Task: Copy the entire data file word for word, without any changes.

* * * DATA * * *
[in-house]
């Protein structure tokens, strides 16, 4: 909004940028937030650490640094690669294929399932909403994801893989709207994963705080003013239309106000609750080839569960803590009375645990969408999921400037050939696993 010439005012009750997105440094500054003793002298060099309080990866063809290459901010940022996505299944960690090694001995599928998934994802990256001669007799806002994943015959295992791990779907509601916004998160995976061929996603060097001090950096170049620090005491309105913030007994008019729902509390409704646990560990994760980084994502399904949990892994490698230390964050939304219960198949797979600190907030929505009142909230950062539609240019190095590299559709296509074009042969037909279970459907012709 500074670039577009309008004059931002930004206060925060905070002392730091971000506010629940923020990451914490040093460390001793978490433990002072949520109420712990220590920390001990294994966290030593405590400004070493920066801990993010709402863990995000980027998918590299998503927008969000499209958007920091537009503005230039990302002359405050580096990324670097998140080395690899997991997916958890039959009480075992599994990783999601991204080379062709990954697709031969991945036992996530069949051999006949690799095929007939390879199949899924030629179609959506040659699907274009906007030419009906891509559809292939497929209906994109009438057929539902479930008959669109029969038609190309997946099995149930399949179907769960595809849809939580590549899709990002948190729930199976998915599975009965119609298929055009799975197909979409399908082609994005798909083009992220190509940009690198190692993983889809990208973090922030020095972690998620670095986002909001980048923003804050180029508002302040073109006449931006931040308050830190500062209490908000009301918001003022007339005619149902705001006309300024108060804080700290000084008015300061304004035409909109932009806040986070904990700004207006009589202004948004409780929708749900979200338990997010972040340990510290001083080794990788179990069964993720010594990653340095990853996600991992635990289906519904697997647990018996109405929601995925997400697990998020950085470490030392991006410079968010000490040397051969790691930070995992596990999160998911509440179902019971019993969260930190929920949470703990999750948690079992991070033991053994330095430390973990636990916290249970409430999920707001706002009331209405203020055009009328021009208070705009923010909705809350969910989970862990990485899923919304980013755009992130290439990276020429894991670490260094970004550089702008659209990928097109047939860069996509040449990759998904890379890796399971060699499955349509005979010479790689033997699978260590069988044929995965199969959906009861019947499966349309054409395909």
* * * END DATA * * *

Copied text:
[in-house]
């Protein structure tokens, strides 16, 4: 909004940028937030650490640094690669294929399932909403994801893989709207994963705080003013239309106000609750080839569960803590009375645990969408999921400037050939696993 010439005012009750997105440094500054003793002298060099309080990866063809290459901010940022996505299944960690090694001995599928998934994802990256001669007799806002994943015959295992791990779907509601916004998160995976061929996603060097001090950096170049620090005491309105913030007994008019729902509390409704646990560990994760980084994502399904949990892994490698230390964050939304219960198949797979600190907030929505009142909230950062539609240019190095590299559709296509074009042969037909279970459907012709 500074670039577009309008004059931002930004206060925060905070002392730091971000506010629940923020990451914490040093460390001793978490433990002072949520109420712990220590920390001990294994966290030593405590400004070493920066801990993010709402863990995000980027998918590299998503927008969000499209958007920091537009503005230039990302002359405050580096990324670097998140080395690899997991997916958890039959009480075992599994990783999601991204080379062709990954697709031969991945036992996530069949051999006949690799095929007939390879199949899924030629179609959506040659699907274009906007030419009906891509559809292939497929209906994109009438057929539902479930008959669109029969038609190309997946099995149930399949179907769960595809849809939580590549899709990002948190729930199976998915599975009965119609298929055009799975197909979409399908082609994005798909083009992220190509940009690198190692993983889809990208973090922030020095972690998620670095986002909001980048923003804050180029508002302040073109006449931006931040308050830190500062209490908000009301918001003022007339005619149902705001006309300024108060804080700290000084008015300061304004035409909109932009806040986070904990700004207006009589202004948004409780929708749900979200338990997010972040340990510290001083080794990788179990069964993720010594990653340095990853996600991992635990289906519904697997647990018996109405929601995925997400697990998020950085470490030392991006410079968010000490040397051969790691930070995992596990999160998911509440179902019971019993969260930190929920949470703990999750948690079992991070033991053994330095430390973990636990916290249970409430999920707001706002009331209405203020055009009328021009208070705009923010909705809350969910989970862990990485899923919304980013755009992130290439990276020429894991670490260094970004550089702008659209990928097109047939860069996509040449990759998904890379890796399971060699499955349509005979010479790689033997699978260590069988044929995965199969959906009861019947499966349309054409395909």